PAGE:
Last week we got the chance to catch up with Jana and Silvia, a duo exploring sustainable food around Europe from Bee Farms on the roofs of Berlin to Bakeries at Prisons in Italy. Their podcast ‘The Travelling Foodcast’ features interviews with all of the wonderful characters they’ve met whilst on their travels, recorded on the road at busy cafes or crowded roadsides. We talked food as a language, simple steps to living more sustainably and some of their favourite restaurants in Europe. (tricky, we know)
So, tell us a bit about yourselves and what you do?
S: We’re Jana and Silvia and we originally became friends at University but now host a podcast called the Travelling Foodcast. We’ve been travelling around Europe since September 2018, to visit and work with projects, start-ups or NGOs that are “doing good through food”. So they’re having a positive social or environmental impact through their work in the food world!
J: Think cookery schools promoting social integration, urban farms or zero-waste restaurants… And then we make a Podcast episode about each project and the people behind these initiatives!
With a podcast name like, ‘Travelling Foodcast’ clearly you’re both big foodies! What does food mean to you?
J: Yep, we do like our food (very suspicious of people who don’t…). I think food is just the best excuse to get people to sit down together and enjoy each other’s company. When you’re travelling, it’s also the best way to get to know a new country, the people and their culture.
S: Food is a language, can you speak food? Cooking for someone is very intimate, you are telling a story without using words but flavours, that’s why it’s so powerful. Food can transport you, it can make you feel at home or very far from home. That’s why I love it.
And how have your thoughts on food changed since starting this adventure?
J: I’ve definitely come to see communal cooking and eating as a really valuable way to introduce different groups of people to one another. Groups that might not meet otherwise. Almost everyone can cook (or learn to!), no matter what your ability or background. People let down their guards in the kitchen, they start working together, communicating even if they don’t speak the same language. So, food – and more specifically, preparing food – really has the power to connect people.
S: Definitely, when you see how food is produced on a farm your relationship with produce changes completely, you eat it more consciously and develop a new sense of appreciation.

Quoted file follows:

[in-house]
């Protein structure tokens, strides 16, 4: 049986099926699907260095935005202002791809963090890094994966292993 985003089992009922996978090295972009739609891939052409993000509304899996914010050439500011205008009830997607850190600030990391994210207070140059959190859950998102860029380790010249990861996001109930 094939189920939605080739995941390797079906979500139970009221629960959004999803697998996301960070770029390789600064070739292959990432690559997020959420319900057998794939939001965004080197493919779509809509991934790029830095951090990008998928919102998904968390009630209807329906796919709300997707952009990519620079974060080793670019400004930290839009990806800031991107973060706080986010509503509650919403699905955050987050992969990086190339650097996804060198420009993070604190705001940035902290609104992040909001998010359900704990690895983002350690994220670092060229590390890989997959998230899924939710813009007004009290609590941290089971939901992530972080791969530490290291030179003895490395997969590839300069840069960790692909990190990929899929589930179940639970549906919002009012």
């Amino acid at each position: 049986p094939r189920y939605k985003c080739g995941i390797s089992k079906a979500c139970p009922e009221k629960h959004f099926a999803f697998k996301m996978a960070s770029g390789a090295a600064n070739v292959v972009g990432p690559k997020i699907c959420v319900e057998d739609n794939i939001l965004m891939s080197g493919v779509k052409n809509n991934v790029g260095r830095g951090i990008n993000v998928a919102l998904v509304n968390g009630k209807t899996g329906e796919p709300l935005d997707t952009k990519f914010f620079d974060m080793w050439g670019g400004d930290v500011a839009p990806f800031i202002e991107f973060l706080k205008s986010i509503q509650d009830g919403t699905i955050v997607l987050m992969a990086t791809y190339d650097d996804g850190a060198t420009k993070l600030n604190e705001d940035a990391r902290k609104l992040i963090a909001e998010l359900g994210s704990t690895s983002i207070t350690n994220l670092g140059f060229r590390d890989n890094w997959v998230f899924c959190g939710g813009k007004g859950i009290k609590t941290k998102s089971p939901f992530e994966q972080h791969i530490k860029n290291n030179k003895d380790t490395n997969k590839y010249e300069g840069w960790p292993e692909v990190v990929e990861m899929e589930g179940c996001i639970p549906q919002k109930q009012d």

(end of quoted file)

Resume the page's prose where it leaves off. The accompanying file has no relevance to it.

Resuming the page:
What have been some of your favourite projects to work on so far?
S: Such a hard question! All the projects we’ve visited are so different and all the people running them are incredible, so it’s tricky to pick favourites. However, I feel like I really enjoyed ‘InCampagna’ in Sicily, the ‘Sofia Breadhouse’ in Bulgaria and one of our latest ones ‘Food for Soul’ in Modena.
J: The Sofia Breadhouse was definitely special. Their work is based on the idea that every culture, no matter where in the world, makes some type of bread. So, they organise workshops where local Bulgarians, refugee women, children with disabilities, homeless people all come together to bake bread. We made a video of our time there. Restlos glücklich in Berlin was also great! They go into schools to teach the kids about food waste and cook school lunches with surplus ingredients that they’ve rescued.
Nomad Trips – Your favourite places you have visited so far and places you would recommend
- Moltivolti: a restaurant/social enterprise with a Sicilian – ethnic kitchen.
- KePalle: to try arancini (Sicily’s famous rice balls). This place has over 30 different flavour combinations, from the classic burro e safron to the more out – there gamberetti e pistacchi.
- Mercato di Ballarò: to browse, buy some market lunch on – the – go.
- Gelateria al Cassaro: for some ice cream!
- Caffè Sicilia: for almond granita and brioche. Ok so this isn’t technically in Palermo, but this pasticceria makes a day trip to Noto worthwhile (…also, Noto is beautiful)
- Supastar: affordable and delicious soups, they have vegan options too!
- Raketa Rakia: typical bulgarian food, very big portion, nice retro decor and friendly staff!
- Sun Moon: only vegetarian and vegan food, amazing homemade selection of bread and other pastries.